(Kari has a Saturday reflection here: The Quiet Wait.)
When the crucifixion of Jesus was complete, His body was lifeless. The Sabbath (Saturday) was about to begin, so as to not defile the body nor the earth, friends asked permission to bury Him.
48-49All who had come around as spectators to watch the show, when they saw what actually happened, were overcome with grief and headed home. Those who knew Jesus well, along with the women who had followed him from Galilee, stood at a respectful distance and kept vigil.
50-54There was a man by the name of Joseph, a member of the Jewish High Council, a man of good heart and good character. He had not gone along with the plans and actions of the council. His hometown was the Jewish village of Arimathea. He lived in alert expectation of the kingdom of God. He went to Pilate and asked for the body of Jesus. Taking him down, he wrapped him in a linen shroud and placed him in a tomb chiseled into the rock, a tomb never yet used. It was the day before Sabbath, the Sabbath just about to begin.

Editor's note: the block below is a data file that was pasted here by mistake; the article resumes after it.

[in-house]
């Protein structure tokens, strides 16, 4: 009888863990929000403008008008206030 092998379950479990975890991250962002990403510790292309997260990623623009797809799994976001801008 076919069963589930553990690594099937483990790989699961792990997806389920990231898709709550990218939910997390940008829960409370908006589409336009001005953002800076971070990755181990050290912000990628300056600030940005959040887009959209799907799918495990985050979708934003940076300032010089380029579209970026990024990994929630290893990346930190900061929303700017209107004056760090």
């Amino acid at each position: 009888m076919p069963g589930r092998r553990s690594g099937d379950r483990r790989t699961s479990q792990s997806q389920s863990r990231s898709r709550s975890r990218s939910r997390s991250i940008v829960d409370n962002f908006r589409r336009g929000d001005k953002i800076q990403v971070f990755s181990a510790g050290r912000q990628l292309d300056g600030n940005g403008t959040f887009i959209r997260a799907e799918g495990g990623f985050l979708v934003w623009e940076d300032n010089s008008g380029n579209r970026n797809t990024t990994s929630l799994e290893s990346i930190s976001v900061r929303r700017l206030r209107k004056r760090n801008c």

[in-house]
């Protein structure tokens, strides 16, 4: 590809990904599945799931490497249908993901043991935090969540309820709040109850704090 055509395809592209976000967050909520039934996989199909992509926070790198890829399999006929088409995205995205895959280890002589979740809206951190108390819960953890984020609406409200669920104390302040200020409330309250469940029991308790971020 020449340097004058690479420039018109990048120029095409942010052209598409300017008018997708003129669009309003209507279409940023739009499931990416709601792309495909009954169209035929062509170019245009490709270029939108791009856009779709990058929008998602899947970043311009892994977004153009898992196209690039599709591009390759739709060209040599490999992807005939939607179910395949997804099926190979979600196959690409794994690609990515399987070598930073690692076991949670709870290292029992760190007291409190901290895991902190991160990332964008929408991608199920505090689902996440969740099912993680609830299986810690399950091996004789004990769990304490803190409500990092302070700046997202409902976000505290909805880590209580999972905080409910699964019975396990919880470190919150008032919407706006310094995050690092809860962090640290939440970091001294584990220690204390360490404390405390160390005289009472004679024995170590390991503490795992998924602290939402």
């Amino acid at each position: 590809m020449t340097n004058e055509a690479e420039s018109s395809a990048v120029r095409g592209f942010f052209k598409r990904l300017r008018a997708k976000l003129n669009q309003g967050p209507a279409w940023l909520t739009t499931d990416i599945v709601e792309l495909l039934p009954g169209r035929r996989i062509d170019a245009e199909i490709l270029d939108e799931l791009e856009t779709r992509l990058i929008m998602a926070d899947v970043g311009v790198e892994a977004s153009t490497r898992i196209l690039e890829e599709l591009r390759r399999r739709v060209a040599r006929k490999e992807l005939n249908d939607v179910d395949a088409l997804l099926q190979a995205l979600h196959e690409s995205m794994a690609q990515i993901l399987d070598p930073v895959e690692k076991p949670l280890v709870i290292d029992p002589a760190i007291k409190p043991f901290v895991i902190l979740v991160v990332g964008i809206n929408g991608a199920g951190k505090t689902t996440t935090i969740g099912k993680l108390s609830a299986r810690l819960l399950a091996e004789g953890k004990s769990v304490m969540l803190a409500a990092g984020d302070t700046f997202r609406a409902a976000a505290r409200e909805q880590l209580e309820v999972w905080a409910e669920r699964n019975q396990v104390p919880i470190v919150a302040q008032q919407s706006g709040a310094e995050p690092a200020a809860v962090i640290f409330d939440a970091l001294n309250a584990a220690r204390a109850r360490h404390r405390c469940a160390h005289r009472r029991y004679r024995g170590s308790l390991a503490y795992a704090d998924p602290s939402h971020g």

55-56The women who had been companions of Jesus from Galilee followed along. They saw the tomb where Jesus’ body was placed. Then they went back to prepare burial spices and perfumes. They rested quietly on the Sabbath, as commanded.
—Luke 23:48-56 (The Message)
The Sabbath Day now represents the eternal spiritual rest that comes through faith in Christ (Hebrews 4:11).
But it also represented something else — namely, the means by which Jesus won that rest for us.
For the Sabbath day (Saturday) is the one full day that Jesus’ body lay in the grave. He died on Friday and rose on Sunday, but on Saturday there was no activity. His body lay lifeless in the tomb all day.
That’s one of the core meanings of the Old Testament Sabbath, and how Christ fulfills it. The Sabbath day represented the day Jesus’ body would lay lifeless in the tomb, to be raised the next day for our eternal salvation and rest in him.
(Thoughts on the Sabbath adapted from Matt Perman.)